To define what you need to change, you need to define the gaps between the current situation (IST) and the wanted situation (SOLL) based on the (strategic) direction of the organization.

The new (SOLL) situation can be found by applying techniques like the SWOT analysis, the Porter 5 forces analysis or the INK management model.

SWOT analysis
The SWOT originates from the so called “Design-School”(Mintzberg, 1990), which seeks to establish a fit between a companies or person’s strengths and weaknesses with the opportunities and threats in its external environment.

The SWOT analysis contains two parts, the internal analysis and the external analysis.

These two assessments are known as the situation analysis.

The internal analysis shows the Strengths and Weaknesses of the company orperson. These can be influenced by the company or person. The Opportunities and Threats come from the external analysis. These factors are outside the company or persons influence and therefore the company or person cannot or only partially affect these factors.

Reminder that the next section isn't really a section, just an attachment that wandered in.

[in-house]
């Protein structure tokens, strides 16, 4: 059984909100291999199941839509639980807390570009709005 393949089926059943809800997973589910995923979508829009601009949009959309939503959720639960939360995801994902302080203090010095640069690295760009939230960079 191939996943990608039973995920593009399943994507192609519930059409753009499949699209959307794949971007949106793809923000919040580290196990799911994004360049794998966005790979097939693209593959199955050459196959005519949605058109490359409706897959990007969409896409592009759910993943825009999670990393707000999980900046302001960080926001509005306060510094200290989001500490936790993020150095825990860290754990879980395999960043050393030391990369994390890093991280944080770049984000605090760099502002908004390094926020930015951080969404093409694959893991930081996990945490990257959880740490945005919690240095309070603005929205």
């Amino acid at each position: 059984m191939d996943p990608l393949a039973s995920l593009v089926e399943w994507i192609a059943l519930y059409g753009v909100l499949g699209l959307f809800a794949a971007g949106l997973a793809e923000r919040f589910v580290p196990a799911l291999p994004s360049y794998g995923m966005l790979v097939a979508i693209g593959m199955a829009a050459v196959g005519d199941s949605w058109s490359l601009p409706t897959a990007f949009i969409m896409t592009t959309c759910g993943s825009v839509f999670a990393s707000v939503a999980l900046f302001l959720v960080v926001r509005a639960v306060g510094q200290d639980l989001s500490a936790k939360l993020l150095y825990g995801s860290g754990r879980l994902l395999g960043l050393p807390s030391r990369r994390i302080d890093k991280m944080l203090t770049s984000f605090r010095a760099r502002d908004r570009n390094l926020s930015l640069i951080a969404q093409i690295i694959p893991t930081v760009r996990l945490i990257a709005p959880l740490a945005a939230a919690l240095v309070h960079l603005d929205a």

Porters 5 forces analysis
The Porter 5 forces analysis (Porter, 1998) is made by the identification of five fundamental competitive forces:

  • Rivalry among existing competitors (suppliers)
  • Threat of new market entrants
  • Bargaining power of buyers
  • Bargaining power of suppliers
  • Threat of substitute products or services (incl. technology change)


A range of creative problem solving techniques to address change challenges

Pareto diagram
A Pareto diagram a chart that indicates how frequently each type of problem occurs, ordered from the most frequent to the least frequent.